Forum for Science, Industry and Business

Sponsored by:     3M 
Search our Site:

 

Rising Surface Temperatures Drive Back Winter Ice in Barents Sea

19.09.2007
Not so between Siberia and Alaska, where winter sea ice holds its own

Rising sea-surface temperatures in the Barents Sea, northeast of Scandinavia, are the prime cause of the retreating winter ice edge over the past 26 years, according to research by Jennifer Francis, associate research professor at Rutgers’ Institute of Marine and Coastal Sciences (IMCS). The recent decreases in winter ice cover is clear evidence that Arctic pack ice will continue on its trajectory of rapid decline, Francis said.

In a paper published in Geophysical Review Letters, Francis and Elias Hunter, a research specialist in Francis’ laboratory, found that the rising average winter-time sea-surface temperature of the Barents Sea – up 3 degrees Celsius since 1980 – is likely driven by increasing greenhouse gases, which in turn are melting more ice. Francis and Hunter used satellite information dating back 26 years to perform their study.

Scientists have known for some time that the extent of perpetual, summer ice cover in the Arctic has been shrinking, but until the past few years, the average amount of winter ice has been relatively steady. The winter ice amount is important because if it begins to decrease, scientists believe it is an indicator that enough extra heat from the sun is being absorbed in summer in new open water areas so that the ice grows less in winter and is more easily melted the following summer, leading to even less summer ice. The record-breaking ice loss this year is further, dramatic evidence that this process is underway. While satellites can see the recent winter ice retreat, no one knew until now what was driving the ice back. Francis said she and Hunter were surprised when they discovered that warming ocean temperatures – and not atmospheric effects – were the main source of winter ice retreat, and that the warming is linked to general rising temperatures of the Atlantic Ocean via the Gulf Stream, which brings Atlantic water into the Barents Sea. “In the Barents Sea, I expected more influence from atmospheric heating; but it [the retreat of the ice edge] seems to be governed almost entirely by warming from the ocean,” Francis said.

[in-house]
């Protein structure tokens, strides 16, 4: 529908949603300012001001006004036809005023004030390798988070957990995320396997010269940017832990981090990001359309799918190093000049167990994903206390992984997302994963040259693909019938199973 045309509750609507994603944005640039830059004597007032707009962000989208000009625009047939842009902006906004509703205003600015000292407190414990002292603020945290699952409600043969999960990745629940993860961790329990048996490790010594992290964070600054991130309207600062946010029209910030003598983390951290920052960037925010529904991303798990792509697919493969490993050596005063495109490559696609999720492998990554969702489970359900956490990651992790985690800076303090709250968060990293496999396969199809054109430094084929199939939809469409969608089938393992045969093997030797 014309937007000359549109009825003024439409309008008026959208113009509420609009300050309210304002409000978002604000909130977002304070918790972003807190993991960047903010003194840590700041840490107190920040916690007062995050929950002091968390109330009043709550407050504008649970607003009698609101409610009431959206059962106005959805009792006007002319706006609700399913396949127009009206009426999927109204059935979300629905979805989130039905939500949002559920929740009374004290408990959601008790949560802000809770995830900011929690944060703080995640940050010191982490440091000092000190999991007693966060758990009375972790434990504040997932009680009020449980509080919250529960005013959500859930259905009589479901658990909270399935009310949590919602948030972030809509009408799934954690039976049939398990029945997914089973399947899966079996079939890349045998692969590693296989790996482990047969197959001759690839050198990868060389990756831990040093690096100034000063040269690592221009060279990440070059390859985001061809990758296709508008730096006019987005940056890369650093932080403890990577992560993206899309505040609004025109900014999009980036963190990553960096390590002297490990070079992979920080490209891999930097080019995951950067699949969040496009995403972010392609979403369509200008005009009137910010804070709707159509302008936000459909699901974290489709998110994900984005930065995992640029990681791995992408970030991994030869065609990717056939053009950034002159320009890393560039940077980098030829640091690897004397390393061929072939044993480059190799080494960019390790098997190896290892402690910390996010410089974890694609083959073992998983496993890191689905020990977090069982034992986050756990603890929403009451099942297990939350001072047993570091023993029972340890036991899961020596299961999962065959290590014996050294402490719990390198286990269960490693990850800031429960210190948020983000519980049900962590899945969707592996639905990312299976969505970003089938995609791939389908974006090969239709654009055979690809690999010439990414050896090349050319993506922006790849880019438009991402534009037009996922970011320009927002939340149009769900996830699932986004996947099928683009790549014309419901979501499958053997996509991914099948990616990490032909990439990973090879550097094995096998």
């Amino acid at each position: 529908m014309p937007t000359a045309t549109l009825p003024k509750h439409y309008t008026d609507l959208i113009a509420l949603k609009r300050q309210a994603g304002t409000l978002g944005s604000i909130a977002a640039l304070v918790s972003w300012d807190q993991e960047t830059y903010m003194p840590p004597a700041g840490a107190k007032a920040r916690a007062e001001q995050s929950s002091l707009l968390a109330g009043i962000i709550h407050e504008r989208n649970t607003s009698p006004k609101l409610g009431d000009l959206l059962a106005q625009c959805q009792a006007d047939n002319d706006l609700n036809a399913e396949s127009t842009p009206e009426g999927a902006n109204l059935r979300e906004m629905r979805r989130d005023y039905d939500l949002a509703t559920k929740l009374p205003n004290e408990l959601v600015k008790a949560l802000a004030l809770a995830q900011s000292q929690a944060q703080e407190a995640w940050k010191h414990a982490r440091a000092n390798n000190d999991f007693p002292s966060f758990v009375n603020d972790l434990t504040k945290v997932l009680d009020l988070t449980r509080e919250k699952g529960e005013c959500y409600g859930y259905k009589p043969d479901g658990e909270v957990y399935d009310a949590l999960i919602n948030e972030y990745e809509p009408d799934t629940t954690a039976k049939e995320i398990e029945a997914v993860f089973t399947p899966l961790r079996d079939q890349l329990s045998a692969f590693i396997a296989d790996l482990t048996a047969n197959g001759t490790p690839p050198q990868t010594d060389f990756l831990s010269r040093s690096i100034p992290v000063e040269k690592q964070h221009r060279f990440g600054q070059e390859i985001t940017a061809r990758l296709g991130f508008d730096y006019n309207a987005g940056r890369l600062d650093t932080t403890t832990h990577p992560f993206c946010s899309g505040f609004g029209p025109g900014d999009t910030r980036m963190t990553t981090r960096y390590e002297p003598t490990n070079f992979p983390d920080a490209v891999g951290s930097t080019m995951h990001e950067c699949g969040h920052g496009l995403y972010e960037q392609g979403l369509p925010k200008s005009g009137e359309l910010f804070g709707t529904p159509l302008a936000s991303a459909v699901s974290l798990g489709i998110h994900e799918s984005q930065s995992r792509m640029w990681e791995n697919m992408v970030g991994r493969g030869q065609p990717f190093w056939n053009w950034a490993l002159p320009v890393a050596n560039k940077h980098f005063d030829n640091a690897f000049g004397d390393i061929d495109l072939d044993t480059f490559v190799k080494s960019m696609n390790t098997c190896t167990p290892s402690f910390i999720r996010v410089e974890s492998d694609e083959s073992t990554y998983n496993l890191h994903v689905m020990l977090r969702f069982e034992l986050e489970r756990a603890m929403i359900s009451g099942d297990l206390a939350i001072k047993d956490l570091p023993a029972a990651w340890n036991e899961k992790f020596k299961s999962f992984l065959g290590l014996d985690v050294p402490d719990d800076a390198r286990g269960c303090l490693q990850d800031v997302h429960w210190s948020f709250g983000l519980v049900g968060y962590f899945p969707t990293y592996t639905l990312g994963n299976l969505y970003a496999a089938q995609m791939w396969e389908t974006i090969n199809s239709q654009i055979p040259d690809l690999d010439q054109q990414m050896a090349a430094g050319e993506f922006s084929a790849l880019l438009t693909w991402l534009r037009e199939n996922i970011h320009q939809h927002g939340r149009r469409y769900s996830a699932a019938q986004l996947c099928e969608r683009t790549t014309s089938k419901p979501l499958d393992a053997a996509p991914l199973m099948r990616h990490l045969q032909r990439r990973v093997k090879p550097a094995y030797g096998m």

Should the warming trend continue -- and all indications are that it will -- there would be considerable economic and political implications. “Fishing, shipping, oil exploration will all be easier to do in the Arctic if there is less ice around for a shorter time,” Francis said.

Francis and Hunter were in for another surprise in the Bering Sea, between Alaska and Siberia. That sea is virtually cut off from the Pacific Ocean by the Aleutian Islands. The researchers expected the ice edge there to be pushed around by northerly and southerly winds, but that wasn’t the case. Instead, it was the strength or weakness of the Aleutian Low – a semi-permanent storm with predominantly easterly winds in much of the Bering Sea – that determined the ice edge. In years when the low was weak – when the east wind didn’t blow as hard – the ice edge crept farther south. In years when the east winds blew hard, the ice edge retreated northward. The strength of the Aleutian Low oscillates in cycles lasting 10 to 20 years, Francis said, and right now, appears to be in a weak cycle. That means that the ice edge in the Bering Sea, not exposed to the world’s ocean system like its Barents Sea counterpart, has not retreated as much. Computer models predict, however, that the Aleutian Low will strengthen as the global climate system adapts to increasing greenhouse gases.